Transocean refuses to co-operate with oil spill probe
The owner of the rig that exploded in the Gulf of Mexico is refusing to honor subpoenas from a federal board that has challenged the company’s involvement in monitoring the testing of a key piece of equipment that failed to stop the oil spill disaster.
Transocean said the U.S. Chemical Safety Board does not have jurisdiction in the probe, so it doesn’t have a right to the documents and other items it seeks. The board told The Associated Press late Wednesday that it does have jurisdiction and it has asked the Justice Department to intervene to enforce the subpoenas.
Last week, the board demanded that the testing of the failed blowout preventer stop until Transocean and Cameron International are removed from any hands-on role in the examination. It said it’s a conflict of interest. The request is pending.
Testing at a NASA facility in New Orleans is on hold for the holidays anyway and isn’t expected to resume until Jan. 10, according to officials monitoring the tests and a status update distributed to interested parties.
Besides documents, the board said Transocean has also denied it access to witnesses — specifically a half-dozen of the rig company’s employees the board wants to question.
The jurisdiction dispute surrounds whether the Deepwater Horizon rig was a stationary unit or a mobile vessel. The rig exploded on April 20, killing 11 workers and leading to more than 200 million gallons of oil being released from BP’s undersea well, according to government estimates
The board’s primary jurisdiction to investigate serious chemical accidents and make recommendations involves hazardous releases to the air by fixed industrial facilities. The board’s managing director, Daniel Horowitz, asserted in an interview that the rig was tethered and not functioning as a moving vessel at the time of the accident, making it a stationary site.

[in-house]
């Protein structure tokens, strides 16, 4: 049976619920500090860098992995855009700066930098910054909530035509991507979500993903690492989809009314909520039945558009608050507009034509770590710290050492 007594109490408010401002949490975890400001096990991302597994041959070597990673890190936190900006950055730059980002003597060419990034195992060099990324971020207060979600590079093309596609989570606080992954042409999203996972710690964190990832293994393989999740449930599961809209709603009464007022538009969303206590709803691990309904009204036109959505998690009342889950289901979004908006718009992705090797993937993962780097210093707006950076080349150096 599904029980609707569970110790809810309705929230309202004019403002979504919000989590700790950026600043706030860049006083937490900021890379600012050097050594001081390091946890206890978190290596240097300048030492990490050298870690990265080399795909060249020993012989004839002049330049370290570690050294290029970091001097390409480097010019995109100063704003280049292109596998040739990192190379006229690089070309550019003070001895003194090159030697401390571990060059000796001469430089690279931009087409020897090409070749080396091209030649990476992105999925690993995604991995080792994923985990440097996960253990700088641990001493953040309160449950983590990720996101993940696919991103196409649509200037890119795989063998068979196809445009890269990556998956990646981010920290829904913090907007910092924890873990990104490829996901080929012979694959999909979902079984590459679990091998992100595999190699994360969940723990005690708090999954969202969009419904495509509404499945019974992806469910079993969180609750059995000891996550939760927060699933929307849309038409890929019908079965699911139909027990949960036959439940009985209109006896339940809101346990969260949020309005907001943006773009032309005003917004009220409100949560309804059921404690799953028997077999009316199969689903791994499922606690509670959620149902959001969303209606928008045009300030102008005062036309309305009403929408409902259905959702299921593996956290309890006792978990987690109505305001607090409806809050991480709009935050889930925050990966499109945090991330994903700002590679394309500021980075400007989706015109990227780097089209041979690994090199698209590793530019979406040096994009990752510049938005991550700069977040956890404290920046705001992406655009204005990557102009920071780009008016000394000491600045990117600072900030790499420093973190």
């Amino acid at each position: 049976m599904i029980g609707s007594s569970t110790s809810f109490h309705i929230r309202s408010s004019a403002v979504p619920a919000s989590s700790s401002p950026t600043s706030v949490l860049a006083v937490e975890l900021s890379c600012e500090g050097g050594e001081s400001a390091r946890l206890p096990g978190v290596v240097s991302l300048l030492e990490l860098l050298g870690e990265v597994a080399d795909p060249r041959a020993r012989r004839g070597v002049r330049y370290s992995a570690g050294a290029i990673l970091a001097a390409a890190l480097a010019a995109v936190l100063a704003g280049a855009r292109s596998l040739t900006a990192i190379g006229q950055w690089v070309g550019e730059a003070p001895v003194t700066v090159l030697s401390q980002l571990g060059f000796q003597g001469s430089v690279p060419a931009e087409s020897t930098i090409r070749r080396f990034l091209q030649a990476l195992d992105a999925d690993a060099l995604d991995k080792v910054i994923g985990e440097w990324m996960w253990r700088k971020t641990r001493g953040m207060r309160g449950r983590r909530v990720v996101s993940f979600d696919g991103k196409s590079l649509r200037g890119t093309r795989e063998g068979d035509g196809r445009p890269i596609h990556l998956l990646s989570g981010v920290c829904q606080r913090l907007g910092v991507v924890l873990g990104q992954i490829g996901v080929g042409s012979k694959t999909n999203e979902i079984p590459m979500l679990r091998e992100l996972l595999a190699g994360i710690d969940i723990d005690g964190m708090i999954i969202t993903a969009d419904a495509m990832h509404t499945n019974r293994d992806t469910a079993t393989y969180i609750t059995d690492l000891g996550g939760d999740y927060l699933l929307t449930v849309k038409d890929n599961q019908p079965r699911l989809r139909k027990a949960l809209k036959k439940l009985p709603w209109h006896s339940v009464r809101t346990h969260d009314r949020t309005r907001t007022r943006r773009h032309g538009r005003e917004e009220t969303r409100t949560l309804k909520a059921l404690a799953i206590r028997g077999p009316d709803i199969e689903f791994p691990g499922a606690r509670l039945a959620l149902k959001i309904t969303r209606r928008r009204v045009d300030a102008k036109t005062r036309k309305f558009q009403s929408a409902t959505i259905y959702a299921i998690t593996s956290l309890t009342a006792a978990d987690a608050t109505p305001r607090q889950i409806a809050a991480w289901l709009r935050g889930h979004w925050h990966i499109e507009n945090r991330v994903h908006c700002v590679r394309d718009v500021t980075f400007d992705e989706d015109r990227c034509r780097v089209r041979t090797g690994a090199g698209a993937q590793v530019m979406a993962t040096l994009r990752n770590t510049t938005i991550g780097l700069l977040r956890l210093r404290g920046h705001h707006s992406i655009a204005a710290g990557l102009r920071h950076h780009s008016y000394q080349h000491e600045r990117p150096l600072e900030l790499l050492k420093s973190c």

Transocean argued in a Dec. 2 letter to the Chemical Safety Board that was obtained by the AP that because its rig was a mobile offshore drilling unit, it was a vessel, and not fixed.
Horowitz said the Interior Department indicated months ago that it thought the board had jurisdiction, and he noted that the well that blew out was a fixed unit and that his agency has been allowed to monitor the blowout preventer testing. But he also acknowledged that more recently the board has heard contradictory statements about its jurisdiction from aides to the director of the Bureau of Ocean Energy Management, Regulation and Enforcement.
BOEMRE declined to comment. The Interior Department did not immediately respond to requests for comment.
The blowout preventer was raised from the seafloor on Sept. 4, and testing began Nov. 16. Technicians have mostly been disassembling it so far and have made no determination about why it didn’t work.
Blowout preventers sit at the wellhead of exploratory wells and are supposed to lock in place to prevent a spill in the case of an explosion.
The safety board complained in a letter to the BOEMRE last week that having Transocean, which maintained the blowout preventer, and Cameron, which made it, involved hands-on in the forensic analysis undermines the investigation’s credibility.
An employee of Transocean has been removed as a consultant for the Norwegian firm conducting the testing, but the ocean energy bureau has said that otherwise the companies have provided their expertise appropriately. The safety board claims conflicts still exist. Transocean has said the accusations are “totally unfounded.”
A Joint Investigation Team that includes BOEMRE personnel is leading the blowout preventer probe along with the U.S. Coast Guard.
MOCHILA INSERT FOLLOWS BELOW